• Add your contact information. As basic as it sounds, tons of resumes come our way that’s missing a phone number, email, LinkedIn profile URL, and full official name of the individual. As a search firm, we highly advise you to incorporate them to increase your chances.

  • You do not necessarily have to add an objective statement. We know that you have sent in your resume to get the job. Save that space for some important information.

    However, if you may, add the objective part in your cover letter, explaining details that are not readily apparent in your resume. For example:
  • You are interested in relocation and actively planning to move to the city where the company is based.
  • That the work gap in your resume is due to sabbatical, world travel, or pursuing a higher level degree.

4. Include attention-grabbing skills - Your hiring manager is skimming through a pile of resumes to hire. To make it easy for them to see that you are the best fit for the job, format your resume with the most relevant information in an eye-catching manner. Try to condense your descriptions with verbs and adjectives such as organized, coordinated, independently managed, expanded, etc.

In general, a few skills are highly desired, like analytical thinking, effective communication, curiosity, the ability to work as a part of a team, and leadership skills. 

If you can prove that you have some of these skills, your resume will be your goldmine.

5. The final touches - It is important to make the right first impression. Use help from someone to proofread your resume and look it over. For example, one simple misspelling can put your resume on the “No” pile, no matter how impressive it is—such as writing colour instead of color, or catalogue instead of catalog as spelled in the States. Make your vocabulary suited to the region or country you are applying to.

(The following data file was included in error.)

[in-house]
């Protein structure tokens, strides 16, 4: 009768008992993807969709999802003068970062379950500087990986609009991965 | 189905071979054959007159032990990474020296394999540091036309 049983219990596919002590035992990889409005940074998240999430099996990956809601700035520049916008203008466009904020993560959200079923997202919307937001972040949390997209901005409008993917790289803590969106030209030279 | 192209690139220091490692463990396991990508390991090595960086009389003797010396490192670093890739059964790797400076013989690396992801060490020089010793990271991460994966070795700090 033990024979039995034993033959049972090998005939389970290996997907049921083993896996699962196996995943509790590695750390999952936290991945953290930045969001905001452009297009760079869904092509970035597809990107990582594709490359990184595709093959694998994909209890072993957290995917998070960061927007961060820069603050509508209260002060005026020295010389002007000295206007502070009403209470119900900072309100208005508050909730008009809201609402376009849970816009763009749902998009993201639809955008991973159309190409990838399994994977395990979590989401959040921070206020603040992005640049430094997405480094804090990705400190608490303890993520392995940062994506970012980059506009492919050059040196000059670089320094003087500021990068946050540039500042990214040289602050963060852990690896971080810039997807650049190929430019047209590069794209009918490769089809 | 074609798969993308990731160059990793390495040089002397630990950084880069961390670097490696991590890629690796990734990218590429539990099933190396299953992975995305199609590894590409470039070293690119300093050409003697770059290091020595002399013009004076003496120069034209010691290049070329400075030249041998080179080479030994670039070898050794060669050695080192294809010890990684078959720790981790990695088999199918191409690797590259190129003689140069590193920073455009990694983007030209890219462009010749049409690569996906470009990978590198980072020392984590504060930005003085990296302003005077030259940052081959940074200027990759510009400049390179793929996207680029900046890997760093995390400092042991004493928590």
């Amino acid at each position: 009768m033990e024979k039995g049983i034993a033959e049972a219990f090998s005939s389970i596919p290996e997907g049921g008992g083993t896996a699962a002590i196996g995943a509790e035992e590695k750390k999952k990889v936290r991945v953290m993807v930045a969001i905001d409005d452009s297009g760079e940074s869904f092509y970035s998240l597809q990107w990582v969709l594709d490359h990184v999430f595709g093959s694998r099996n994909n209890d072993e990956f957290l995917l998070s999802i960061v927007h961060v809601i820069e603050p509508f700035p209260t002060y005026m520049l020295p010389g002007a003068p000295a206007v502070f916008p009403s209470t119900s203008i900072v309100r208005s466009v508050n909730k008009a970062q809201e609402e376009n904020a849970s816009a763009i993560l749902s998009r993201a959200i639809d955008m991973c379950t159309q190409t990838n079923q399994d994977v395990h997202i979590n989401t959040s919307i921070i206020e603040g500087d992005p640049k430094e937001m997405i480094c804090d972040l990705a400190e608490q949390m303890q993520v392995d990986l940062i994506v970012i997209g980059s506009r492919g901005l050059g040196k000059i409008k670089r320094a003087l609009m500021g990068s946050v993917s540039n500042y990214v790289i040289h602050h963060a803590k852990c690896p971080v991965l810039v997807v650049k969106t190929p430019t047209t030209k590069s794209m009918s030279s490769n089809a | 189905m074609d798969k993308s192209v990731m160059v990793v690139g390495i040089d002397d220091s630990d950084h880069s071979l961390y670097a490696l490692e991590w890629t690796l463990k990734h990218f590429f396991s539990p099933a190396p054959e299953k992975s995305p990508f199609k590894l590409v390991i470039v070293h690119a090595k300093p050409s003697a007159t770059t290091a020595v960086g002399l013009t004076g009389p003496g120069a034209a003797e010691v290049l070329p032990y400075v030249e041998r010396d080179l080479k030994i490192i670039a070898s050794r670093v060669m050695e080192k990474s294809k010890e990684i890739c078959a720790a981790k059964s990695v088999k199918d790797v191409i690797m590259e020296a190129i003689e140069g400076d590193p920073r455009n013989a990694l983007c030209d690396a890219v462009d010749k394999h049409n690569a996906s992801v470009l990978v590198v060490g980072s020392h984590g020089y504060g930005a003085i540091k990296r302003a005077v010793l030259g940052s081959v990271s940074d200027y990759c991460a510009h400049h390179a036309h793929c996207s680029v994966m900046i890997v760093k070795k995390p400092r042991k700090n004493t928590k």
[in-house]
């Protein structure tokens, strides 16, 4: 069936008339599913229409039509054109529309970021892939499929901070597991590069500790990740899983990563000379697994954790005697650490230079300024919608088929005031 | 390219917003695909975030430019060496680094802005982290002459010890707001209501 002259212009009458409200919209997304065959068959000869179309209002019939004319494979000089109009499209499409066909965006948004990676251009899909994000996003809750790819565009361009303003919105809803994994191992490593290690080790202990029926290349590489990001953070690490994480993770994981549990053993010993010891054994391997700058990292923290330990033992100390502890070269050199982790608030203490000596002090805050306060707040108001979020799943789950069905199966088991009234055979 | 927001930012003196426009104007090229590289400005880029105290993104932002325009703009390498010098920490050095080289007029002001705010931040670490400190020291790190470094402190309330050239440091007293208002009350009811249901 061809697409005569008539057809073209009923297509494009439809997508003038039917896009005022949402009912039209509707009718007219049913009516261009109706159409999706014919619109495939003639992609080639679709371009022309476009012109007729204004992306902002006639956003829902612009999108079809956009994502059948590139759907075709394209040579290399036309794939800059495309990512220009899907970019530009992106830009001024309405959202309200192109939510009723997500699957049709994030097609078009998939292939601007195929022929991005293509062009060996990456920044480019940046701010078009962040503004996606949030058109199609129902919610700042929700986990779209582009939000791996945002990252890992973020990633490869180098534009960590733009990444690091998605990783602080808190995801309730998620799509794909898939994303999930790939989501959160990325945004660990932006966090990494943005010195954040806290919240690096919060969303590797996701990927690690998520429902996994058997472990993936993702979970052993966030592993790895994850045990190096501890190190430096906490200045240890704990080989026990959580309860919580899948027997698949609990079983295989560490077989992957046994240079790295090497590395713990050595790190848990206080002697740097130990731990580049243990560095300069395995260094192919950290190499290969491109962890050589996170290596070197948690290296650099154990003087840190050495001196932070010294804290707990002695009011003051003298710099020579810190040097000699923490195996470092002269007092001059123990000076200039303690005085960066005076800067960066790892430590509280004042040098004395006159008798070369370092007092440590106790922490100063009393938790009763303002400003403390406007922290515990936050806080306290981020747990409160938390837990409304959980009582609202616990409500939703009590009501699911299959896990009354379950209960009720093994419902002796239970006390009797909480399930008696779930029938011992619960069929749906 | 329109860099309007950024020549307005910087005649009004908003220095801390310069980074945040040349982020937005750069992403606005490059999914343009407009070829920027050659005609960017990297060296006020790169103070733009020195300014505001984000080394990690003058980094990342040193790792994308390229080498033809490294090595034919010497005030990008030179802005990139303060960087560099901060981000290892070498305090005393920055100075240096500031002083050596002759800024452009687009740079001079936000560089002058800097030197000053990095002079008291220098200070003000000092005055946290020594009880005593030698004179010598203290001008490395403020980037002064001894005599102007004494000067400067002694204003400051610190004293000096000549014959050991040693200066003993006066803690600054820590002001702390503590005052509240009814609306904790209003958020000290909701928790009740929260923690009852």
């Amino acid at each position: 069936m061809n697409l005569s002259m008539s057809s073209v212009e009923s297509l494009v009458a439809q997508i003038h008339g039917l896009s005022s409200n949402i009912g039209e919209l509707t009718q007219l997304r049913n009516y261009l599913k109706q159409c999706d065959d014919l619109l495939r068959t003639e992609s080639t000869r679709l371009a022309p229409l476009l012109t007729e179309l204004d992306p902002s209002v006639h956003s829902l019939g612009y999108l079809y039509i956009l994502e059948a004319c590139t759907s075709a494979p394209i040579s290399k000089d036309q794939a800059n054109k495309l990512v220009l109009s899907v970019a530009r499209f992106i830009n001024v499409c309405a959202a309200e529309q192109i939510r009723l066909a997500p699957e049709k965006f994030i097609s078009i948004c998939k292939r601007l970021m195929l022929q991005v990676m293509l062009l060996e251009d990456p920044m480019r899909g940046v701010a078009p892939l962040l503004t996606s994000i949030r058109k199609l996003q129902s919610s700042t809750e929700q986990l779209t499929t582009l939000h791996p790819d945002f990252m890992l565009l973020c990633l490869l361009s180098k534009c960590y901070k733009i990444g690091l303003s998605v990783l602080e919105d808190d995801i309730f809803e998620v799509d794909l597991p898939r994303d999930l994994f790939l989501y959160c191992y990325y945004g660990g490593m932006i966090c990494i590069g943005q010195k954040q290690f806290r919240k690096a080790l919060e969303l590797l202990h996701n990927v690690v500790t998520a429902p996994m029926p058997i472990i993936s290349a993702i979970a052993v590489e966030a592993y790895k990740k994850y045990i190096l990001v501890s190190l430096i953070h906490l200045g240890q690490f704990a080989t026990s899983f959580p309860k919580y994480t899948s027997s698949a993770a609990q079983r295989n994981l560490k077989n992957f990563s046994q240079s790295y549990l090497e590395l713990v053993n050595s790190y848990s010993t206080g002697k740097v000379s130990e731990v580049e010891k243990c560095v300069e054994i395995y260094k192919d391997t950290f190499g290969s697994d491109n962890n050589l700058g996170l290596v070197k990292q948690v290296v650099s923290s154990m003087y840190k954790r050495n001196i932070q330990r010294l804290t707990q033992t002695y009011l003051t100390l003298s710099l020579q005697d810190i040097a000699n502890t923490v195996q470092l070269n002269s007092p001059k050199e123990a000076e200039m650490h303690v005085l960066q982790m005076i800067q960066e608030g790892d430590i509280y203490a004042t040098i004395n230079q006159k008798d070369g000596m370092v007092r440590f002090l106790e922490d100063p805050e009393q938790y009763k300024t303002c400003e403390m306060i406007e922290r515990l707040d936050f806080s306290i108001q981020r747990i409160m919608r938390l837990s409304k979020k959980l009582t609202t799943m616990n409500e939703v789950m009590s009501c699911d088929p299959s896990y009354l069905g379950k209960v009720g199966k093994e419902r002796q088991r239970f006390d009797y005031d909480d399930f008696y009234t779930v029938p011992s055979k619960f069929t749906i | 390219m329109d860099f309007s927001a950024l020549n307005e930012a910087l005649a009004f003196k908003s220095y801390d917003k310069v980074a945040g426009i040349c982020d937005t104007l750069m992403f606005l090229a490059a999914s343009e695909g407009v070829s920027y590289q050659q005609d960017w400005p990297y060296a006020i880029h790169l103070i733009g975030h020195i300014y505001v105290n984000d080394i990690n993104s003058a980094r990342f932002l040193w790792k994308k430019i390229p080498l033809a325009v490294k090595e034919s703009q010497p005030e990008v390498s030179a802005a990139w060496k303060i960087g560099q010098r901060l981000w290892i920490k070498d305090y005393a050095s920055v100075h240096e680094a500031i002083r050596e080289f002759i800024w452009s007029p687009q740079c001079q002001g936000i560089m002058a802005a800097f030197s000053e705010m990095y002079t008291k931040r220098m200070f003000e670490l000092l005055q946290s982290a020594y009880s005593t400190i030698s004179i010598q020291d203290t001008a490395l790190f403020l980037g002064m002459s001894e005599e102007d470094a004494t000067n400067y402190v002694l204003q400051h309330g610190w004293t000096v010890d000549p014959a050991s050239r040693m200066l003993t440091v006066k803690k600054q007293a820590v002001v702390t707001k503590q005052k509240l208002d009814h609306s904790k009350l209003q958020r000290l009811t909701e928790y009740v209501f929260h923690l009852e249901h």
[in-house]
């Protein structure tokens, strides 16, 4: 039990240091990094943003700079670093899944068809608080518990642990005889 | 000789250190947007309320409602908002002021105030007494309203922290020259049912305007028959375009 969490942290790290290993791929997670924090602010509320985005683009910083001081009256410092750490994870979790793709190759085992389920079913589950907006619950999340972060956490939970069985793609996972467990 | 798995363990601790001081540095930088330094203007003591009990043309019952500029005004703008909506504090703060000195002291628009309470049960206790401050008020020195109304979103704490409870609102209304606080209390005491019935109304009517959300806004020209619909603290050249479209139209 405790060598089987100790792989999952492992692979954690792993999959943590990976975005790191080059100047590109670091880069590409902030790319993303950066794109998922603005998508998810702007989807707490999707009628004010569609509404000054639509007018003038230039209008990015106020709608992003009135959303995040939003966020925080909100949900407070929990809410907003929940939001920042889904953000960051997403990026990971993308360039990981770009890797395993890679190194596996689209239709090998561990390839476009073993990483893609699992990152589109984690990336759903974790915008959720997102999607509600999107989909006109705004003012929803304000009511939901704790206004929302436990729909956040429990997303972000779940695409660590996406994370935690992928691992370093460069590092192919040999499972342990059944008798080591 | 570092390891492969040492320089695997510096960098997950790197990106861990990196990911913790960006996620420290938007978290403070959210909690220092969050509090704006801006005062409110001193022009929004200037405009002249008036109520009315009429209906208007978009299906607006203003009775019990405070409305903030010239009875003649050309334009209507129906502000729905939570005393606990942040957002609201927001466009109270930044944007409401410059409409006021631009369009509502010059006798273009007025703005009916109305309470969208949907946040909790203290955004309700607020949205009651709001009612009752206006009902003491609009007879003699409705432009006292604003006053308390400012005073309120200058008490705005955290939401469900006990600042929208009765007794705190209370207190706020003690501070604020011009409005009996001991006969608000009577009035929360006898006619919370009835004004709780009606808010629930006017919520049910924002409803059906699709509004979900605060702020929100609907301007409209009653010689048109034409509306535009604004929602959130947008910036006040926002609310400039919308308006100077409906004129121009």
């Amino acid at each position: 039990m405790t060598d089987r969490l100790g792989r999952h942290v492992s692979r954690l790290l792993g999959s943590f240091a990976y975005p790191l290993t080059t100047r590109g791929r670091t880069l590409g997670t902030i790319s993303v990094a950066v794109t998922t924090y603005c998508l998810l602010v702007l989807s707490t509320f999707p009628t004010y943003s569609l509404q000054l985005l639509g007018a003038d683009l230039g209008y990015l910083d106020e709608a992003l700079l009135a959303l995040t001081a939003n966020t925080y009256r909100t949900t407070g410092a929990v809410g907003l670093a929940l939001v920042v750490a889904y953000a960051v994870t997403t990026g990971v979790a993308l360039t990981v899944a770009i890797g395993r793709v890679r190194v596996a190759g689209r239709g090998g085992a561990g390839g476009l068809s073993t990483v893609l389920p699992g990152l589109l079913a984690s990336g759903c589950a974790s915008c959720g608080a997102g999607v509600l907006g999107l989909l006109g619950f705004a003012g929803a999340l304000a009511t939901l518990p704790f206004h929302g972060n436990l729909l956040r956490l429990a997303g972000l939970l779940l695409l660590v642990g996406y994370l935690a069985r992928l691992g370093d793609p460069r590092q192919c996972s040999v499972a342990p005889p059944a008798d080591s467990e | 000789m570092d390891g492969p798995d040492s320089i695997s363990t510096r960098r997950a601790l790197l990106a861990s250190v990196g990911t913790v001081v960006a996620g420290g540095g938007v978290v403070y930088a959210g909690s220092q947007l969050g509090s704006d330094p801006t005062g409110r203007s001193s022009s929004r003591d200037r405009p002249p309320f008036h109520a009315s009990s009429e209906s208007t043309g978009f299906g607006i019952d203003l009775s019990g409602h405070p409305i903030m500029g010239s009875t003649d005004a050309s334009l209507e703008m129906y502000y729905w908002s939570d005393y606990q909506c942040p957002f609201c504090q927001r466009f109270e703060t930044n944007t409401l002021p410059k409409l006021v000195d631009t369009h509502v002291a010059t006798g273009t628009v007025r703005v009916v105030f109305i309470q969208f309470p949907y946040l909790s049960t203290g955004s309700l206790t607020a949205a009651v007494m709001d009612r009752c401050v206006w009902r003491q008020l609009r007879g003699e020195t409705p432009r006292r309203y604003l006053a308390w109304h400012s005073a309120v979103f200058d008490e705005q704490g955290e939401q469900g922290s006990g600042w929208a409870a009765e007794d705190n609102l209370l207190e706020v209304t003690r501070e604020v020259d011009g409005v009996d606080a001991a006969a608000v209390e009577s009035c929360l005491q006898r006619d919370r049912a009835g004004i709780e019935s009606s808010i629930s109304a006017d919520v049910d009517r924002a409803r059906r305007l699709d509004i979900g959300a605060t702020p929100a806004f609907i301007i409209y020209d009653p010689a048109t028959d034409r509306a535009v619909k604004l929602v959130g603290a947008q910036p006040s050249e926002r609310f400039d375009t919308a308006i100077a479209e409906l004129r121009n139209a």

6. Don’t get discouraged - Most importantly, don’t lose hope. Hiring managers get 100’s of resumes that they have to scan through, and there might be a good possibility that they would have overlooked your resume. But, of course, that does not mean you are not qualified enough. So what you can rather do is tweak the content of your resume, reorder the bullet points, use a different keyword, and go ahead and add the experience you missed out on adding in the first version.

You can even reapply for a role, but don’t forget to mention in the cover letter that you are a repeat applicant and are applying again because you are highly excited about this position.

To wrap it up, it’s never a bad idea to make friends or start a conversation with your hiring managers. Instead, they will often dispense free advice on how to rework your resume. To proofread your resumes, we suggest getting in touch with -  Phil ShiposKumar Mangala, or anyone alike with significant recruiting experience while also being excellent guides.